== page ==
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Lawyers who defend DUI charges often post information on field sobriety tests as a marketing hook for potential clients searching online for legal advice. One of the most popular tests discussed is the horizontal gaze, or “nystagmus” test

This test tracks involuntary eye movement by asking a driver to follow a pen or similar object, moving only the eyes and not the head, as the object is slowly moved by an officer. If the driver’s eyes tremble or jerk, she fails the nystagmus test.

It may be tough to defend a client’s failure of the nystagmus test during a roadside performance. But a new appellate decision from outside Virginia maybe worth filing away in case a client is ever asked to perform the test during trial.

A DUI defendant cannot be compelled to perform a nystagmus test during trial, according to an Oct. 22 decision by the Oregon Court of Appeals, the state’s intermediate appellate court.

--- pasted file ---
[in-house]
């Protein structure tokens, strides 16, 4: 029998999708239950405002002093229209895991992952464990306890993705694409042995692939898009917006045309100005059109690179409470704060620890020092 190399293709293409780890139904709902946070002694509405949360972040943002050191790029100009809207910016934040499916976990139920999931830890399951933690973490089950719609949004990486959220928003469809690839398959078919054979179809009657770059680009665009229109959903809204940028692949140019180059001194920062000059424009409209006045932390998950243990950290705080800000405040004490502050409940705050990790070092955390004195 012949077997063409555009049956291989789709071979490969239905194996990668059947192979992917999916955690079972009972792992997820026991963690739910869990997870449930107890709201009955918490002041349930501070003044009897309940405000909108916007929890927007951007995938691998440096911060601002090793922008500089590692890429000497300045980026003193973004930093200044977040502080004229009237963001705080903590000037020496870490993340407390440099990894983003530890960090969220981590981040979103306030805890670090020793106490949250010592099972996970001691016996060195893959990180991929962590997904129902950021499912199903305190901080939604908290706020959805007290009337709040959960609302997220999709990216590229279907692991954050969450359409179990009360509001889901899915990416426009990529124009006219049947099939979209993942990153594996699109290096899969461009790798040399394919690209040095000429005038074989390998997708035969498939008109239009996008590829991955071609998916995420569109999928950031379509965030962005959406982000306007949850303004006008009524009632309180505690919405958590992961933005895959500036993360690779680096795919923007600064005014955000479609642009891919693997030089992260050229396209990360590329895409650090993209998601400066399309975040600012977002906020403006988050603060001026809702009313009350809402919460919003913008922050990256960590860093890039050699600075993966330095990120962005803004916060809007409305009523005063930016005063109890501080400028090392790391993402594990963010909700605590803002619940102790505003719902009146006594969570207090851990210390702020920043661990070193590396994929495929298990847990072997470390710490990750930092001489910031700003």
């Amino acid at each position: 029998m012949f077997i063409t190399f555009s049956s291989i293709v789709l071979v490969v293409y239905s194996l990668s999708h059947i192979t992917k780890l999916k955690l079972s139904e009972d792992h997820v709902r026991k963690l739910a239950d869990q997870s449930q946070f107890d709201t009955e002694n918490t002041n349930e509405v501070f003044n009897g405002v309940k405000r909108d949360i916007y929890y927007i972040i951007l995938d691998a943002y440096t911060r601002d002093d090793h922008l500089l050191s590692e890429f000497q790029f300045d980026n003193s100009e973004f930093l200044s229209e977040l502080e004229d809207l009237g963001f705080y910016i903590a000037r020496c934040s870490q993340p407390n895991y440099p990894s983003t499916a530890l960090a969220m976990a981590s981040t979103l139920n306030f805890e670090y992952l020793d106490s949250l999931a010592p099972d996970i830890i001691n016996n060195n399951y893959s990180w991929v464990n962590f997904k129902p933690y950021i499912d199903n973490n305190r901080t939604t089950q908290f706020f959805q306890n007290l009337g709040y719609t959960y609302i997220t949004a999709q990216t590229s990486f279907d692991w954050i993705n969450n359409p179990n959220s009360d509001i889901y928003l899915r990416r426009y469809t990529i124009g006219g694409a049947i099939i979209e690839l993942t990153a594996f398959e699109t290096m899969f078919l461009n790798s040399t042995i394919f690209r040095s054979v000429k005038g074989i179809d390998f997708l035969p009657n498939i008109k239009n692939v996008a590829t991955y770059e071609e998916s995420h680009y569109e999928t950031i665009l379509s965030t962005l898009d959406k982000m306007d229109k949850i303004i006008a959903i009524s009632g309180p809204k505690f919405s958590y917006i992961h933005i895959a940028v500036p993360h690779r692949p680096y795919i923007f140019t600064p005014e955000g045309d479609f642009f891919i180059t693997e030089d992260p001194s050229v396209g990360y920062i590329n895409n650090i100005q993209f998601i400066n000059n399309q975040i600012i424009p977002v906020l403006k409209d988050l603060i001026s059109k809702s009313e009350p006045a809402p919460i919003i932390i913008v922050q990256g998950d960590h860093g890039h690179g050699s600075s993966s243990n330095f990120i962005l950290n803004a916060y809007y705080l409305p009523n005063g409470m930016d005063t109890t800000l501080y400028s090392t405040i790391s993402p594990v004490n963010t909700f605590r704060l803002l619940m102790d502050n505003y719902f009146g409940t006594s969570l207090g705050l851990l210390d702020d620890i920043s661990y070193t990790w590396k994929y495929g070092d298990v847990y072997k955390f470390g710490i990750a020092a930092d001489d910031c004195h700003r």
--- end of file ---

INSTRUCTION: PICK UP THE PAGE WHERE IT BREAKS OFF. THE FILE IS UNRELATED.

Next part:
The arresting officer’s field notes failed to show that he had performed his standard “resting” nystagmus test with defendant Christine McCrary, prior to checking her with the moving object. No problem, according to the prosecutor. Just have the officer check McCrary, right then and there, to see if her eyes moved involuntarily when focused on a stationary object.

McCrary’s lawyer objected and said the state needed a warrant. The trial judge told the jury McCrary had no right to refuse to take the test, and denied her motion for a mistrial.

The appeals court reversed, saying the test constituted a search.

“Given the necessity of a test, however brief, to reveal the presence of a natural or resting nystagmus, the condition is not a physical characteristic that is plainly manifested to the public,” the court said in Oregon v. McCrary. Revealing the presence or absence of nystagmus implicates potential medical facts that “an individual may well wish to keep private,” the court said.

Telling the jury the defendant could not refuse the test required reversal, even though the state said it already had provided evidence of a per se violation of the law with defendant’s blood alcohol content of 0.12.

The defendant had attempted to impeach the reliability of the Intoxilyzer machine used to test McCrary, and it was impossible to tell on which of two prosecution theories the jury relied to convict her, the three-judge panel said.

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